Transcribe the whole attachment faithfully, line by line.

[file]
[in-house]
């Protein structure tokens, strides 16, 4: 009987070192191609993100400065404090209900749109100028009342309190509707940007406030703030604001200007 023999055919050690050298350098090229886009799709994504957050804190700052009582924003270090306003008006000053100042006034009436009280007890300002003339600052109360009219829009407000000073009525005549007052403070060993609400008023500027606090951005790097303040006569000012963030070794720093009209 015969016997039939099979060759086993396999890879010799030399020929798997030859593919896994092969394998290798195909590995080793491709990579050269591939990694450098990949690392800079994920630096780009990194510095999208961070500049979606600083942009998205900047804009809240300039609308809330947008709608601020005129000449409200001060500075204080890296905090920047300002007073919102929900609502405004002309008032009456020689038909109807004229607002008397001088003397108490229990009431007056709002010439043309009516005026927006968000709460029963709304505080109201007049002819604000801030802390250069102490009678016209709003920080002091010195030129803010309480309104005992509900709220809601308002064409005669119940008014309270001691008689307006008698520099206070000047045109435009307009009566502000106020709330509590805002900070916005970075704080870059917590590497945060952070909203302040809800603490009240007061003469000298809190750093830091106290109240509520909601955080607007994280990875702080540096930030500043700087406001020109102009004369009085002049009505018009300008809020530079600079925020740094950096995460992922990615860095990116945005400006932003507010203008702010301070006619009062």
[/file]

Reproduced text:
[in-house]
């Protein structure tokens, strides 16, 4: 009987070192191609993100400065404090209900749109100028009342309190509707940007406030703030604001200007 023999055919050690050298350098090229886009799709994504957050804190700052009582924003270090306003008006000053100042006034009436009280007890300002003339600052109360009219829009407000000073009525005549007052403070060993609400008023500027606090951005790097303040006569000012963030070794720093009209 015969016997039939099979060759086993396999890879010799030399020929798997030859593919896994092969394998290798195909590995080793491709990579050269591939990694450098990949690392800079994920630096780009990194510095999208961070500049979606600083942009998205900047804009809240300039609308809330947008709608601020005129000449409200001060500075204080890296905090920047300002007073919102929900609502405004002309008032009456020689038909109807004229607002008397001088003397108490229990009431007056709002010439043309009516005026927006968000709460029963709304505080109201007049002819604000801030802390250069102490009678016209709003920080002091010195030129803010309480309104005992509900709220809601308002064409005669119940008014309270001691008689307006008698520099206070000047045109435009307009009566502000106020709330509590805002900070916005970075704080870059917590590497945060952070909203302040809800603490009240007061003469000298809190750093830091106290109240509520909601955080607007994280990875702080540096930030500043700087406001020109102009004369009085002049009505018009300008809020530079600079925020740094950096995460992922990615860095990116945005400006932003507010203008702010301070006619009062």